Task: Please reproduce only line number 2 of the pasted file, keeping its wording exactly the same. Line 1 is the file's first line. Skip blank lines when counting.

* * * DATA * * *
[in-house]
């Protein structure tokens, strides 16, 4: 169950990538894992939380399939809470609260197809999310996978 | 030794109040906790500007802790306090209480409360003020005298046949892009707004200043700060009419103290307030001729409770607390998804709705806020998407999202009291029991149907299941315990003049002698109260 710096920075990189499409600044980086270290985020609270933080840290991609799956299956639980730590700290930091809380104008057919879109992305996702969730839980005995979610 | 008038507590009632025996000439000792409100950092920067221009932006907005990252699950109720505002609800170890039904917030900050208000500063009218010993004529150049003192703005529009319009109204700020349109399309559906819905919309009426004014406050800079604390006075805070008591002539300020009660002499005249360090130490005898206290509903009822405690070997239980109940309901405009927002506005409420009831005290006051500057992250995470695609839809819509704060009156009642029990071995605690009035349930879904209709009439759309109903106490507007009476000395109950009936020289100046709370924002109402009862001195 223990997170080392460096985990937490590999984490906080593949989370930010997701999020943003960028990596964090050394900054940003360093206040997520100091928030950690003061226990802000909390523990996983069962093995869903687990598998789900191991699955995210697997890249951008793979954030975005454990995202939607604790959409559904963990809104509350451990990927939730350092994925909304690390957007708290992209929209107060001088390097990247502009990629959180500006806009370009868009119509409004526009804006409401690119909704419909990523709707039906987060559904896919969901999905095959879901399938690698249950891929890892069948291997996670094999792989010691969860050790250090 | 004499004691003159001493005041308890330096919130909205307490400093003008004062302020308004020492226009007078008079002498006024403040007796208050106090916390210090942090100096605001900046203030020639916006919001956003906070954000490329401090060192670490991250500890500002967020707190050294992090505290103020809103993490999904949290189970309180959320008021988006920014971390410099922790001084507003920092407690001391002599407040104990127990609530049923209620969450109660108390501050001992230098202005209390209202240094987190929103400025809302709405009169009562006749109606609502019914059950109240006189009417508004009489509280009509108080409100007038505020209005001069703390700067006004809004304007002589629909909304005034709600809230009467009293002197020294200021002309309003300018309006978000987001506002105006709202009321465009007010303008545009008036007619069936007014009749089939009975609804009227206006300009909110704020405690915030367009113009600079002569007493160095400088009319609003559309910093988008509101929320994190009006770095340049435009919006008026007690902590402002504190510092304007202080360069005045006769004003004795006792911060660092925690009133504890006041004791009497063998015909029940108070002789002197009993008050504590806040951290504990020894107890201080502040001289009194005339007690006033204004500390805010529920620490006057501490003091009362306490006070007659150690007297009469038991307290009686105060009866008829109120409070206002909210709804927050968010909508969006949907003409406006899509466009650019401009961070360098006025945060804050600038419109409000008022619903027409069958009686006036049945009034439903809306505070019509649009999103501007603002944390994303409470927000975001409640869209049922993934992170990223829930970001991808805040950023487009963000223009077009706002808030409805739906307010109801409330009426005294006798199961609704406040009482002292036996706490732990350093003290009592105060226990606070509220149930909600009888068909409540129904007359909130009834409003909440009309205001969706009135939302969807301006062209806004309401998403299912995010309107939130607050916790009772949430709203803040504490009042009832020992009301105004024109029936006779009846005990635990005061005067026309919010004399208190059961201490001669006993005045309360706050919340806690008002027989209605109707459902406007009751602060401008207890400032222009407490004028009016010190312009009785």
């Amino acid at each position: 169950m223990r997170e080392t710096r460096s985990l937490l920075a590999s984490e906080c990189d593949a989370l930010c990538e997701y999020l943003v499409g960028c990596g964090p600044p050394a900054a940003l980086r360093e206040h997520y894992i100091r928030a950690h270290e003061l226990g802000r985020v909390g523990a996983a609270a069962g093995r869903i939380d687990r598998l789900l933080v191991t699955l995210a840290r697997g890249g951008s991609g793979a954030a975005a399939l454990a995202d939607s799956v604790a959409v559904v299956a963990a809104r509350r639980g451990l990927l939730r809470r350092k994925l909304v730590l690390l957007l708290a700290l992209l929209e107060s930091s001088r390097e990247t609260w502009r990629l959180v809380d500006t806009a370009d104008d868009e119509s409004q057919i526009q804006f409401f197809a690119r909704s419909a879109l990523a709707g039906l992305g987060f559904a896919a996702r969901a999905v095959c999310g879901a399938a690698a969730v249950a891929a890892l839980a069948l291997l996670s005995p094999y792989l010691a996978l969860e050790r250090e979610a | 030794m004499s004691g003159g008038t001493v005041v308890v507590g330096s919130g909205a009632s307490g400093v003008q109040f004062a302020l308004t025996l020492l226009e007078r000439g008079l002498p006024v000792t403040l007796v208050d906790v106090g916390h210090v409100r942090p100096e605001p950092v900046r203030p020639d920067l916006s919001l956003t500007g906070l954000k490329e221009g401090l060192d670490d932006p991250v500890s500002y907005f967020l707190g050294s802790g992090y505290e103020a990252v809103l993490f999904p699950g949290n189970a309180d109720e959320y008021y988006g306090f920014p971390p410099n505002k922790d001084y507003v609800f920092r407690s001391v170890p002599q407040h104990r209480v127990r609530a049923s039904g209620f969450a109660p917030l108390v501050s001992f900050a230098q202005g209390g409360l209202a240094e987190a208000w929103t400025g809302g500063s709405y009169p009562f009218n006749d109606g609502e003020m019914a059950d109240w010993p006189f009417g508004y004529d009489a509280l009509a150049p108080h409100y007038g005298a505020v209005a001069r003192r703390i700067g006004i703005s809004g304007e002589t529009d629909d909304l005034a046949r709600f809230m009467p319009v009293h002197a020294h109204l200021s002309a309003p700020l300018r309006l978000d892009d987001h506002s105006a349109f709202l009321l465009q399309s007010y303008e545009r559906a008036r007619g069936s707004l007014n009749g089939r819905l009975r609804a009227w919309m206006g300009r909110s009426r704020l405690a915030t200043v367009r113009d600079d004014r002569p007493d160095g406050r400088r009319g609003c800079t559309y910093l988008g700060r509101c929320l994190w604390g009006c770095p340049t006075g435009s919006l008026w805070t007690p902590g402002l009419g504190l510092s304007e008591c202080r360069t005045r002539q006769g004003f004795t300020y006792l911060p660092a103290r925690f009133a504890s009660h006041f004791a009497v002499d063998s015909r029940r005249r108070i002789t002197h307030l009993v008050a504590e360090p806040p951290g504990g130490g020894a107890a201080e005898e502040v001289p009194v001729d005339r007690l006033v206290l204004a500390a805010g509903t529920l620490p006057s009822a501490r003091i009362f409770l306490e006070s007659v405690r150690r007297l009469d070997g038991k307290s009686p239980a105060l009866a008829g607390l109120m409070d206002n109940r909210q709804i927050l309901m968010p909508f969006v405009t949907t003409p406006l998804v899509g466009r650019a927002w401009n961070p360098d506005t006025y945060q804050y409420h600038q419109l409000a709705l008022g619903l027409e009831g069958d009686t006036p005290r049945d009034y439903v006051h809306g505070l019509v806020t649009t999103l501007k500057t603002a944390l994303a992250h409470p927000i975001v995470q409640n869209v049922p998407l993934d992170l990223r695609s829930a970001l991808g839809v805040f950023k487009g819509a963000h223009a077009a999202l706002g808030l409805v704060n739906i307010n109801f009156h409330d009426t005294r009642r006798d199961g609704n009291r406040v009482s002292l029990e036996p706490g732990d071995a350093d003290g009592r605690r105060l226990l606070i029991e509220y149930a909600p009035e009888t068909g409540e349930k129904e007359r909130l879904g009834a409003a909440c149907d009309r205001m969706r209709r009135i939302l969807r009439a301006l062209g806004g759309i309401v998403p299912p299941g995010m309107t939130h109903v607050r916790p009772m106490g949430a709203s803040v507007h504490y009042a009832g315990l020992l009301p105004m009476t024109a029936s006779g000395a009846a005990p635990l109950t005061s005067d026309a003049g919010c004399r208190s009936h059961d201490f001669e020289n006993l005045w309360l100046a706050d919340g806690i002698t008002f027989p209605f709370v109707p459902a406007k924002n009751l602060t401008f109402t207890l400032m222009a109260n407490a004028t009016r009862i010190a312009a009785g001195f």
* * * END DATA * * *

């Protein structure tokens, strides 16, 4: 169950990538894992939380399939809470609260197809999310996978 | 030794109040906790500007802790306090209480409360003020005298046949892009707004200043700060009419103290307030001729409770607390998804709705806020998407999202009291029991149907299941315990003049002698109260 710096920075990189499409600044980086270290985020609270933080840290991609799956299956639980730590700290930091809380104008057919879109992305996702969730839980005995979610 | 008038507590009632025996000439000792409100950092920067221009932006907005990252699950109720505002609800170890039904917030900050208000500063009218010993004529150049003192703005529009319009109204700020349109399309559906819905919309009426004014406050800079604390006075805070008591002539300020009660002499005249360090130490005898206290509903009822405690070997239980109940309901405009927002506005409420009831005290006051500057992250995470695609839809819509704060009156009642029990071995605690009035349930879904209709009439759309109903106490507007009476000395109950009936020289100046709370924002109402009862001195 223990997170080392460096985990937490590999984490906080593949989370930010997701999020943003960028990596964090050394900054940003360093206040997520100091928030950690003061226990802000909390523990996983069962093995869903687990598998789900191991699955995210697997890249951008793979954030975005454990995202939607604790959409559904963990809104509350451990990927939730350092994925909304690390957007708290992209929209107060001088390097990247502009990629959180500006806009370009868009119509409004526009804006409401690119909704419909990523709707039906987060559904896919969901999905095959879901399938690698249950891929890892069948291997996670094999792989010691969860050790250090 | 004499004691003159001493005041308890330096919130909205307490400093003008004062302020308004020492226009007078008079002498006024403040007796208050106090916390210090942090100096605001900046203030020639916006919001956003906070954000490329401090060192670490991250500890500002967020707190050294992090505290103020809103993490999904949290189970309180959320008021988006920014971390410099922790001084507003920092407690001391002599407040104990127990609530049923209620969450109660108390501050001992230098202005209390209202240094987190929103400025809302709405009169009562006749109606609502019914059950109240006189009417508004009489509280009509108080409100007038505020209005001069703390700067006004809004304007002589629909909304005034709600809230009467009293002197020294200021002309309003300018309006978000987001506002105006709202009321465009007010303008545009008036007619069936007014009749089939009975609804009227206006300009909110704020405690915030367009113009600079002569007493160095400088009319609003559309910093988008509101929320994190009006770095340049435009919006008026007690902590402002504190510092304007202080360069005045006769004003004795006792911060660092925690009133504890006041004791009497063998015909029940108070002789002197009993008050504590806040951290504990020894107890201080502040001289009194005339007690006033204004500390805010529920620490006057501490003091009362306490006070007659150690007297009469038991307290009686105060009866008829109120409070206002909210709804927050968010909508969006949907003409406006899509466009650019401009961070360098006025945060804050600038419109409000008022619903027409069958009686006036049945009034439903809306505070019509649009999103501007603002944390994303409470927000975001409640869209049922993934992170990223829930970001991808805040950023487009963000223009077009706002808030409805739906307010109801409330009426005294006798199961609704406040009482002292036996706490732990350093003290009592105060226990606070509220149930909600009888068909409540129904007359909130009834409003909440009309205001969706009135939302969807301006062209806004309401998403299912995010309107939130607050916790009772949430709203803040504490009042009832020992009301105004024109029936006779009846005990635990005061005067026309919010004399208190059961201490001669006993005045309360706050919340806690008002027989209605109707459902406007009751602060401008207890400032222009407490004028009016010190312009009785």